So we’re thrilled to see that the people over at Genius are involved. And as you know we’re huge Genius fans here at The Gluten Free Blog. Genius bread is delicious. So we can’t wait to see what scrummy fillings Claridge’s serves up.

It’s Monday May 10th. So we’ll give you a full report after the event.

Starbucks UK goes gluten free

You know how it is. You’re out and about and want to grab a bite for lunch. And you’re faced with row after row of ‘off-limits’ sandwiches and rolls.

Well here’s some good news. Starbucks will soon be offering gluten free bread in all its 600 outlets in the UK. And what’s more it’s one of our favourites: Genius.

Genius gluten free bread, you may recall, was launched last year by Edinburgh housewife Lucinda Bruce-Gardyne, who developed the bread for her wheat intolerant eight-year old son.

It’s already available in Tesco, Waitrose, Asda and Sainsbury’s. So we’re pleased Bruce-Gardyne has been signed up to supply Starbucks as well.

It shouldn’t be too long before you can enjoy a gluten free BLT or Club sandwich alongside your Caramel Macchiato or Caffè Americano.

Gluten free pasta. If it’s wheat free, what’s in it then?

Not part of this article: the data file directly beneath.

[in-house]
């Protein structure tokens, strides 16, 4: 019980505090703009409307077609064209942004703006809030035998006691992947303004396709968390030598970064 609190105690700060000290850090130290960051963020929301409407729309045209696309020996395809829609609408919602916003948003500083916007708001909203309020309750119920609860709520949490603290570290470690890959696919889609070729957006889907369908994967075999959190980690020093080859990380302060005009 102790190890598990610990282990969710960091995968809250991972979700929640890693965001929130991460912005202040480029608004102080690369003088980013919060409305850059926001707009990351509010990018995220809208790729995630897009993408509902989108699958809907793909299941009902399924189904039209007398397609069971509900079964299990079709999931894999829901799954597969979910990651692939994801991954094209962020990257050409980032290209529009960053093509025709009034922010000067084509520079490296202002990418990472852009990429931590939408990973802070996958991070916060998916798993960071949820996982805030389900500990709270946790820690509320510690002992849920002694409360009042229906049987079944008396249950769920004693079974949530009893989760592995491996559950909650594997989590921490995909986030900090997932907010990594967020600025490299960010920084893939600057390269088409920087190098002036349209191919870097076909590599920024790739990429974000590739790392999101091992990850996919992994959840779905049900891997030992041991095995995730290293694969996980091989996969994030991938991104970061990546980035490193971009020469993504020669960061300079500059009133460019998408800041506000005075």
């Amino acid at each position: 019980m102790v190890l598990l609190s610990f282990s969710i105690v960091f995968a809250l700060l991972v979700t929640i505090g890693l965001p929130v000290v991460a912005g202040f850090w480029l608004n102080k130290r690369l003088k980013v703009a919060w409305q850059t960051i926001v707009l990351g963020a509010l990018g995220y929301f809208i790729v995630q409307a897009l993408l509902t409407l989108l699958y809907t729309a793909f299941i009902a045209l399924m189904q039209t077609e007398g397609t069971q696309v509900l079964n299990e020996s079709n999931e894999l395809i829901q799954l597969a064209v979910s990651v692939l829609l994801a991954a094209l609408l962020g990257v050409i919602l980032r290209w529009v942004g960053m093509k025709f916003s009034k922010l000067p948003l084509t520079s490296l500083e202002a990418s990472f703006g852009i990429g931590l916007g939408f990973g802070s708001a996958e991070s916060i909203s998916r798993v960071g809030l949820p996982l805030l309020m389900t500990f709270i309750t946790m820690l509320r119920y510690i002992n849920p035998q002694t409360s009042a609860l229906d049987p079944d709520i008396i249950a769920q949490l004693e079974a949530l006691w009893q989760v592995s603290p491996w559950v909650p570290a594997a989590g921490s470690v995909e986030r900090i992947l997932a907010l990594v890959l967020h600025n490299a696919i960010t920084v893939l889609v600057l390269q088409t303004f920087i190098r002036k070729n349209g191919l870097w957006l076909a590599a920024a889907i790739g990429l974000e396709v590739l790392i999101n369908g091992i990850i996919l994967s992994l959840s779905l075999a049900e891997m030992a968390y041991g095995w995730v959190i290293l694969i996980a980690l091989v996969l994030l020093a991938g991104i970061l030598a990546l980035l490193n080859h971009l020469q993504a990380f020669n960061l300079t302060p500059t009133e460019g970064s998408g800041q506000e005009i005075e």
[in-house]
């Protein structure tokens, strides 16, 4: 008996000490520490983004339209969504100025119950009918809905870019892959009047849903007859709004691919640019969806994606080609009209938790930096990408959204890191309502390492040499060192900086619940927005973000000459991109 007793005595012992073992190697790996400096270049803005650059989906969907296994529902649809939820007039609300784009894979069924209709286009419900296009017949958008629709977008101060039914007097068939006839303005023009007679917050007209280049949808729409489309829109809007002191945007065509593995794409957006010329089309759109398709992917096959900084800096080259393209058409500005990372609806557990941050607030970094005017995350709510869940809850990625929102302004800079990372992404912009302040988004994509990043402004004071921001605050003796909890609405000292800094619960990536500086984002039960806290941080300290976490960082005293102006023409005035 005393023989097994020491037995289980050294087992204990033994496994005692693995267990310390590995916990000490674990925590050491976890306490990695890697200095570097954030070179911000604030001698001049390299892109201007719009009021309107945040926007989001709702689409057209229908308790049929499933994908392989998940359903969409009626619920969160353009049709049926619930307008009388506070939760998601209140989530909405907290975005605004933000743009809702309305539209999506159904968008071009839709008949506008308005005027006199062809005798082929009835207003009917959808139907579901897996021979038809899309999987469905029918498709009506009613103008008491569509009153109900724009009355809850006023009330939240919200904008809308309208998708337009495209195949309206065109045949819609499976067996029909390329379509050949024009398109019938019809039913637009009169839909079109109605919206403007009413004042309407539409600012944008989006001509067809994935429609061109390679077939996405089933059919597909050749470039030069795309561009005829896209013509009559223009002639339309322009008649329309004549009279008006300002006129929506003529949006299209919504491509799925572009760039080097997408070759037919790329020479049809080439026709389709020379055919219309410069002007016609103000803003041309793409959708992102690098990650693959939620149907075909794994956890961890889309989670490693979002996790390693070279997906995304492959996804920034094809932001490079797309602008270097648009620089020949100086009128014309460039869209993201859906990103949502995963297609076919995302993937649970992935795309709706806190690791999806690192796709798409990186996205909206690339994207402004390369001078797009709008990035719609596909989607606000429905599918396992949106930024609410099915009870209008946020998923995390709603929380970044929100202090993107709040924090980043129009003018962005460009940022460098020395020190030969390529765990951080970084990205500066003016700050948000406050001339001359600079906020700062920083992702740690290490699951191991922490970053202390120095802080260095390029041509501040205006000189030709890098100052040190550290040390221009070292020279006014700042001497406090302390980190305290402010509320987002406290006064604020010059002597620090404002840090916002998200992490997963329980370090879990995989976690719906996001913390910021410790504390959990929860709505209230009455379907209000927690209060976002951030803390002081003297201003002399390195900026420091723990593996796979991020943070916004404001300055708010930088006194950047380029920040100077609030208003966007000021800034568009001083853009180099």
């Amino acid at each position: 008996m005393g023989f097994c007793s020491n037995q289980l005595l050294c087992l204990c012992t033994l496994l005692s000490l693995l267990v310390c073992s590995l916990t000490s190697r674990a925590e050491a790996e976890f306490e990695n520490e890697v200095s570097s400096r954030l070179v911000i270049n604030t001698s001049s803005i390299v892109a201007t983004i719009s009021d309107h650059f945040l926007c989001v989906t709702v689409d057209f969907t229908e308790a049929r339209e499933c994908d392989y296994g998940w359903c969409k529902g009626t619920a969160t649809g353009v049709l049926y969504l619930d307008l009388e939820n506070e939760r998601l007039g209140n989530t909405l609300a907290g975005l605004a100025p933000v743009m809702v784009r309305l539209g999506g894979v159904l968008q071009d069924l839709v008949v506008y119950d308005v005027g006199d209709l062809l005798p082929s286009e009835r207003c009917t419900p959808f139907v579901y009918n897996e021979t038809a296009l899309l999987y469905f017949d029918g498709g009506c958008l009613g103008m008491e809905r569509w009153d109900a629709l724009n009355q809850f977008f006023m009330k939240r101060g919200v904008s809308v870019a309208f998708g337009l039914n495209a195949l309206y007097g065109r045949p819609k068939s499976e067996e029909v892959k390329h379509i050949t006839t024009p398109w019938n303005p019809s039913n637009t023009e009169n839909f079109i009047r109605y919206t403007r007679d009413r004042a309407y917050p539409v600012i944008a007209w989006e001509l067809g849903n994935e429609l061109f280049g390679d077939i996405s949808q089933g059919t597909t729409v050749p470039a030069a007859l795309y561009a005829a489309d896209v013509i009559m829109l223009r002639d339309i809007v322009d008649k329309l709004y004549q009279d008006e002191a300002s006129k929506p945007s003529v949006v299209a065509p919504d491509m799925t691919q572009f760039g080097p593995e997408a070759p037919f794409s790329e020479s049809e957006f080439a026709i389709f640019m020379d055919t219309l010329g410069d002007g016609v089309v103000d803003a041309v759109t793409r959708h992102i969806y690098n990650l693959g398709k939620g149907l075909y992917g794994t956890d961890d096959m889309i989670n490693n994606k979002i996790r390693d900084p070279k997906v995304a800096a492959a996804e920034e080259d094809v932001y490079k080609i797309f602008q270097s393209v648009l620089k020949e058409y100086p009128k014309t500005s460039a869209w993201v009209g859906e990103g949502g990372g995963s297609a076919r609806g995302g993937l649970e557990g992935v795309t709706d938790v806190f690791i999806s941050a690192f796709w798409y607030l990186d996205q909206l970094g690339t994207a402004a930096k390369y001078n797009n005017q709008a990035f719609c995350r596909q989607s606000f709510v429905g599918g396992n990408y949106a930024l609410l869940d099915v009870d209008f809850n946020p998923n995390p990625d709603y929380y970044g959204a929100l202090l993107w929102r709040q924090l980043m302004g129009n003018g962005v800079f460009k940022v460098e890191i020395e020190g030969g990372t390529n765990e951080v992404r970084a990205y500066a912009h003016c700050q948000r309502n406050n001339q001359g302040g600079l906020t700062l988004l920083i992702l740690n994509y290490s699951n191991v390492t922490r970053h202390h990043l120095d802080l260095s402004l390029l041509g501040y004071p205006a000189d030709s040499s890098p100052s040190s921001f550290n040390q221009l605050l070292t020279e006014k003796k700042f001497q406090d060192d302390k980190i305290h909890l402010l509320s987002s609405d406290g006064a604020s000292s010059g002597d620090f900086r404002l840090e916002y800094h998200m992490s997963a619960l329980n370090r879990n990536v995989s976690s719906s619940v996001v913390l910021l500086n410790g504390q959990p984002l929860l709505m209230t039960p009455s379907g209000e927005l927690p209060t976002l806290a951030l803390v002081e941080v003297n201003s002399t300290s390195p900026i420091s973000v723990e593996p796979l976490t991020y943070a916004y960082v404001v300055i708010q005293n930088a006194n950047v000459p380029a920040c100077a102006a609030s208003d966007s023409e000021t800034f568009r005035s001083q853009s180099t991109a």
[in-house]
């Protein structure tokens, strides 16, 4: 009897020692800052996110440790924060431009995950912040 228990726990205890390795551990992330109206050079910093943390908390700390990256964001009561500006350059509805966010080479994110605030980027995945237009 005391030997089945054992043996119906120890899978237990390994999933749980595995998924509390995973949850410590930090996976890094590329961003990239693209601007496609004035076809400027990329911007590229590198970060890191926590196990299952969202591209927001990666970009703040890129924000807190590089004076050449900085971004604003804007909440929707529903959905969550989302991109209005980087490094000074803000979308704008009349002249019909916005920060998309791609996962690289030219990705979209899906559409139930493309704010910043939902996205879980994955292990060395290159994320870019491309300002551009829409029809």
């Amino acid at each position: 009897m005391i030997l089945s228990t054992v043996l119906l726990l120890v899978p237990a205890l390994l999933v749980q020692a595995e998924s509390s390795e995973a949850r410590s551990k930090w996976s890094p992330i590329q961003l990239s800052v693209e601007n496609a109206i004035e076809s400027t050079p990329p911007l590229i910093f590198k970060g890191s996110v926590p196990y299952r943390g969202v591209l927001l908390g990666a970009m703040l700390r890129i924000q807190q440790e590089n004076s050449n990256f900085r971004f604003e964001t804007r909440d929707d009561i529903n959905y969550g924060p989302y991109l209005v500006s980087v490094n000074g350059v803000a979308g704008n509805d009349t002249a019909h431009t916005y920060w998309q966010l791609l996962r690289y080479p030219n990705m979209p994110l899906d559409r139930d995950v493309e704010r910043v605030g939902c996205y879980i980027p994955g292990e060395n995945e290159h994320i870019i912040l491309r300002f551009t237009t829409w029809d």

Gluten free pasta is a staple of any coeliac sufferer’s diet. But what’s in gluten free pasta? And why do some taste like the real thing; while others taste like wallpaper paste?

Wheat free pasta is made from rice, corn, potato and vegetables. (Or more often than not a mix.)

Rice pastas
Orgran do a range of rice and rice/mix pastas including stoneground buckwheat and rice pasta; vegetable rice pasta; and a plain rice pasta. When you’re cooking, you need to keep an eye on the rice and rice/mix pastas otherwise they do have a tendency to go a bit gloopy. And they need a thorough rinse once they’re cooked.

Doves Farm do a number of rice based gluten free pastas that are organic and are really nutty and flavoursome. Favourites include their fusilli, penne and spaghetti.

Corn pastas
Corn (maize pastas) are quite neutral in taste and make a great base for spicy, tangy or creamy sauces. They’re often flavoured with spinach, peppers and sundried tomatoes as well. But, like rice pasta, corn pasta can fall apart quickly. So you need to ensure you don’t overcook it. One minute it looks fine and the next minute it’s a mushy paste in the bottom of your pan. Now personally, I think corn pasta gets a bit rubbery when it’s cool so it’s not great for salads.